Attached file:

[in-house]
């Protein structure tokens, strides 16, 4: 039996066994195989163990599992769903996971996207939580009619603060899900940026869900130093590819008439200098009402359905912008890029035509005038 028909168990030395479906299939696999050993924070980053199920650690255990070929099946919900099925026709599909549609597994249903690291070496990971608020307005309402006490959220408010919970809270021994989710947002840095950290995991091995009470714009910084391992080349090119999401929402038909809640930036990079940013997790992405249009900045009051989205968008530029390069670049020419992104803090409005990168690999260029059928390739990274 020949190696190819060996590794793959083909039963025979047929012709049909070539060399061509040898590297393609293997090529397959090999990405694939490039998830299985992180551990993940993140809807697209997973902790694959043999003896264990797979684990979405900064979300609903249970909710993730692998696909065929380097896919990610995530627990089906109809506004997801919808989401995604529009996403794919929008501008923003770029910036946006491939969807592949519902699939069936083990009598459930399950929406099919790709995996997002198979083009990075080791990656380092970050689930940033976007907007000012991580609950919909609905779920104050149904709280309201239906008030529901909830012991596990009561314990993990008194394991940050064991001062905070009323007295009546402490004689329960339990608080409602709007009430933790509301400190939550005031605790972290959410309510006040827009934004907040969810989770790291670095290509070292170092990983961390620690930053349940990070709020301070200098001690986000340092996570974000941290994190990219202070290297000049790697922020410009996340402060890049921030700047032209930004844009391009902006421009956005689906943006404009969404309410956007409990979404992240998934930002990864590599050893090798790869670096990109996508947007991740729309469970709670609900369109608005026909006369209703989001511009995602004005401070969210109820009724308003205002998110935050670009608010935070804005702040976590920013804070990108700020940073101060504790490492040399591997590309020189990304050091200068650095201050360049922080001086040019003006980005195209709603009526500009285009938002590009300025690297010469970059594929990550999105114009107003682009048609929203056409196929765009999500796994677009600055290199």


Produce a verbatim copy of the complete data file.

[in-house]
């Protein structure tokens, strides 16, 4: 039996066994195989163990599992769903996971996207939580009619603060899900940026869900130093590819008439200098009402359905912008890029035509005038 028909168990030395479906299939696999050993924070980053199920650690255990070929099946919900099925026709599909549609597994249903690291070496990971608020307005309402006490959220408010919970809270021994989710947002840095950290995991091995009470714009910084391992080349090119999401929402038909809640930036990079940013997790992405249009900045009051989205968008530029390069670049020419992104803090409005990168690999260029059928390739990274 020949190696190819060996590794793959083909039963025979047929012709049909070539060399061509040898590297393609293997090529397959090999990405694939490039998830299985992180551990993940993140809807697209997973902790694959043999003896264990797979684990979405900064979300609903249970909710993730692998696909065929380097896919990610995530627990089906109809506004997801919808989401995604529009996403794919929008501008923003770029910036946006491939969807592949519902699939069936083990009598459930399950929406099919790709995996997002198979083009990075080791990656380092970050689930940033976007907007000012991580609950919909609905779920104050149904709280309201239906008030529901909830012991596990009561314990993990008194394991940050064991001062905070009323007295009546402490004689329960339990608080409602709007009430933790509301400190939550005031605790972290959410309510006040827009934004907040969810989770790291670095290509070292170092990983961390620690930053349940990070709020301070200098001690986000340092996570974000941290994190990219202070290297000049790697922020410009996340402060890049921030700047032209930004844009391009902006421009956005689906943006404009969404309410956007409990979404992240998934930002990864590599050893090798790869670096990109996508947007991740729309469970709670609900369109608005026909006369209703989001511009995602004005401070969210109820009724308003205002998110935050670009608010935070804005702040976590920013804070990108700020940073101060504790490492040399591997590309020189990304050091200068650095201050360049922080001086040019003006980005195209709603009526500009285009938002590009300025690297010469970059594929990550999105114009107003682009048609929203056409196929765009999500796994677009600055290199």